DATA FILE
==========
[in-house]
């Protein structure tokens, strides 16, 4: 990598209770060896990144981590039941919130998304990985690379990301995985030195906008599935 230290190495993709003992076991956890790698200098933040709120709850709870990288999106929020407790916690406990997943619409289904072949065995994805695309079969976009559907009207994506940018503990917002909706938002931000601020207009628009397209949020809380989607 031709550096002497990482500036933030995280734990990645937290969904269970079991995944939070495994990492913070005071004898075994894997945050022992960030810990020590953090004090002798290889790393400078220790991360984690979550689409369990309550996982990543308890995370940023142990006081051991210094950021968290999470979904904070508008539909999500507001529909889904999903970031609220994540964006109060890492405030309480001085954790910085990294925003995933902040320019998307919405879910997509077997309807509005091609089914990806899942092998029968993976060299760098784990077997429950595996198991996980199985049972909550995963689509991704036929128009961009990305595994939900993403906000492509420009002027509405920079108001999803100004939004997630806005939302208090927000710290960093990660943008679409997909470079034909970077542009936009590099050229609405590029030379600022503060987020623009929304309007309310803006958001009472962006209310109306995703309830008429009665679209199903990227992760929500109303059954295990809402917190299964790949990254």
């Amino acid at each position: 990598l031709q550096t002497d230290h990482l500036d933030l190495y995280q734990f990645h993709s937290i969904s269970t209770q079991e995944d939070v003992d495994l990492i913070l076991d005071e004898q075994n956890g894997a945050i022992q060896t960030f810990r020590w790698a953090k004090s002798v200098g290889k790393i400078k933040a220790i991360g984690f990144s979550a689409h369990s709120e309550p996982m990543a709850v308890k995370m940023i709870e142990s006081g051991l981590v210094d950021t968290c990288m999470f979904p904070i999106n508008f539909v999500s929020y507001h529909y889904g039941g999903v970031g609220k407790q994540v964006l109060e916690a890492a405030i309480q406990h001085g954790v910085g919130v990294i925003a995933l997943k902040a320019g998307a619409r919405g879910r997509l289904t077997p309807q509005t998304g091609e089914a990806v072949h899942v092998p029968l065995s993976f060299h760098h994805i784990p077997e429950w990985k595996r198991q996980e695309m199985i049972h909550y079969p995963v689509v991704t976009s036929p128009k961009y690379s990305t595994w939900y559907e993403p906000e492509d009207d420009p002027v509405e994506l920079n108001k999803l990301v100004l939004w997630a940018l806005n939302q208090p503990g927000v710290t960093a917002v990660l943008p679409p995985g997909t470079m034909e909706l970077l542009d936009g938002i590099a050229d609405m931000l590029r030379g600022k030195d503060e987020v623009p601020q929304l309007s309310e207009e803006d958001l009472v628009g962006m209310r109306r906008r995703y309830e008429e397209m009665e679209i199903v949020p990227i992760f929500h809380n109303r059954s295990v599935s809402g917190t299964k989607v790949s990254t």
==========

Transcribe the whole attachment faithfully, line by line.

[in-house]
């Protein structure tokens, strides 16, 4: 990598209770060896990144981590039941919130998304990985690379990301995985030195906008599935 230290190495993709003992076991956890790698200098933040709120709850709870990288999106929020407790916690406990997943619409289904072949065995994805695309079969976009559907009207994506940018503990917002909706938002931000601020207009628009397209949020809380989607 031709550096002497990482500036933030995280734990990645937290969904269970079991995944939070495994990492913070005071004898075994894997945050022992960030810990020590953090004090002798290889790393400078220790991360984690979550689409369990309550996982990543308890995370940023142990006081051991210094950021968290999470979904904070508008539909999500507001529909889904999903970031609220994540964006109060890492405030309480001085954790910085990294925003995933902040320019998307919405879910997509077997309807509005091609089914990806899942092998029968993976060299760098784990077997429950595996198991996980199985049972909550995963689509991704036929128009961009990305595994939900993403906000492509420009002027509405920079108001999803100004939004997630806005939302208090927000710290960093990660943008679409997909470079034909970077542009936009590099050229609405590029030379600022503060987020623009929304309007309310803006958001009472962006209310109306995703309830008429009665679209199903990227992760929500109303059954295990809402917190299964790949990254």
């Amino acid at each position: 990598l031709q550096t002497d230290h990482l500036d933030l190495y995280q734990f990645h993709s937290i969904s269970t209770q079991e995944d939070v003992d495994l990492i913070l076991d005071e004898q075994n956890g894997a945050i022992q060896t960030f810990r020590w790698a953090k004090s002798v200098g290889k790393i400078k933040a220790i991360g984690f990144s979550a689409h369990s709120e309550p996982m990543a709850v308890k995370m940023i709870e142990s006081g051991l981590v210094d950021t968290c990288m999470f979904p904070i999106n508008f539909v999500s929020y507001h529909y889904g039941g999903v970031g609220k407790q994540v964006l109060e916690a890492a405030i309480q406990h001085g954790v910085g919130v990294i925003a995933l997943k902040a320019g998307a619409r919405g879910r997509l289904t077997p309807q509005t998304g091609e089914a990806v072949h899942v092998p029968l065995s993976f060299h760098h994805i784990p077997e429950w990985k595996r198991q996980e695309m199985i049972h909550y079969p995963v689509v991704t976009s036929p128009k961009y690379s990305t595994w939900y559907e993403p906000e492509d009207d420009p002027v509405e994506l920079n108001k999803l990301v100004l939004w997630a940018l806005n939302q208090p503990g927000v710290t960093a917002v990660l943008p679409p995985g997909t470079m034909e909706l970077l542009d936009g938002i590099a050229d609405m931000l590029r030379g600022k030195d503060e987020v623009p601020q929304l309007s309310e207009e803006d958001l009472v628009g962006m209310r109306r906008r995703y309830e008429e397209m009665e679209i199903v949020p990227i992760f929500h809380n109303r059954s295990v599935s809402g917190t299964k989607v790949s990254t």